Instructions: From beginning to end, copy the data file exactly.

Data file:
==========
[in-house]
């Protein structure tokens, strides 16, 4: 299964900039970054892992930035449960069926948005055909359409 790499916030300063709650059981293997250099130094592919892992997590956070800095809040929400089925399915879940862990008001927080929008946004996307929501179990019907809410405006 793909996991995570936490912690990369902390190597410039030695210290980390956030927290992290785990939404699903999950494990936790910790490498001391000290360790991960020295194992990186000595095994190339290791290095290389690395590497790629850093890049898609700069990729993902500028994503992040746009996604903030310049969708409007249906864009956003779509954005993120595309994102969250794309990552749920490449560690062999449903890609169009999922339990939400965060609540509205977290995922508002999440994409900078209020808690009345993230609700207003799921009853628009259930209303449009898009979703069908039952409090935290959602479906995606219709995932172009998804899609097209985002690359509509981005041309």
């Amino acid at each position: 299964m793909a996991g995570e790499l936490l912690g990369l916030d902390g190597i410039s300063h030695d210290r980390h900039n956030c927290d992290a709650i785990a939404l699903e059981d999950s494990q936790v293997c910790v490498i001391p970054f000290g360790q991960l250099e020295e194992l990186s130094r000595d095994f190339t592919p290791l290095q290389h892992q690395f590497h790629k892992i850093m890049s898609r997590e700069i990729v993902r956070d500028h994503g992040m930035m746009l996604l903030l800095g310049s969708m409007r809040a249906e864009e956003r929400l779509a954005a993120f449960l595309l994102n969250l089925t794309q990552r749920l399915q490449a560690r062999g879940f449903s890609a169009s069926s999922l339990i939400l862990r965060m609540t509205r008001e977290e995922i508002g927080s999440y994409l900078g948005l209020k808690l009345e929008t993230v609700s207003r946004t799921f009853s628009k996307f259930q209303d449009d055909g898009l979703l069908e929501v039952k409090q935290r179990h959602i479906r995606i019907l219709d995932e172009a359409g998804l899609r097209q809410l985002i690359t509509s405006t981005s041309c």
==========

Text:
[in-house]
């Protein structure tokens, strides 16, 4: 299964900039970054892992930035449960069926948005055909359409 790499916030300063709650059981293997250099130094592919892992997590956070800095809040929400089925399915879940862990008001927080929008946004996307929501179990019907809410405006 793909996991995570936490912690990369902390190597410039030695210290980390956030927290992290785990939404699903999950494990936790910790490498001391000290360790991960020295194992990186000595095994190339290791290095290389690395590497790629850093890049898609700069990729993902500028994503992040746009996604903030310049969708409007249906864009956003779509954005993120595309994102969250794309990552749920490449560690062999449903890609169009999922339990939400965060609540509205977290995922508002999440994409900078209020808690009345993230609700207003799921009853628009259930209303449009898009979703069908039952409090935290959602479906995606219709995932172009998804899609097209985002690359509509981005041309």
């Amino acid at each position: 299964m793909a996991g995570e790499l936490l912690g990369l916030d902390g190597i410039s300063h030695d210290r980390h900039n956030c927290d992290a709650i785990a939404l699903e059981d999950s494990q936790v293997c910790v490498i001391p970054f000290g360790q991960l250099e020295e194992l990186s130094r000595d095994f190339t592919p290791l290095q290389h892992q690395f590497h790629k892992i850093m890049s898609r997590e700069i990729v993902r956070d500028h994503g992040m930035m746009l996604l903030l800095g310049s969708m409007r809040a249906e864009e956003r929400l779509a954005a993120f449960l595309l994102n969250l089925t794309q990552r749920l399915q490449a560690r062999g879940f449903s890609a169009s069926s999922l339990i939400l862990r965060m609540t509205r008001e977290e995922i508002g927080s999440y994409l900078g948005l209020k808690l009345e929008t993230v609700s207003r946004t799921f009853s628009k996307f259930q209303d449009d055909g898009l979703l069908e929501v039952k409090q935290r179990h959602i479906r995606i019907l219709d995932e172009a359409g998804l899609r097209q809410l985002i690359t509509s405006t981005s041309c």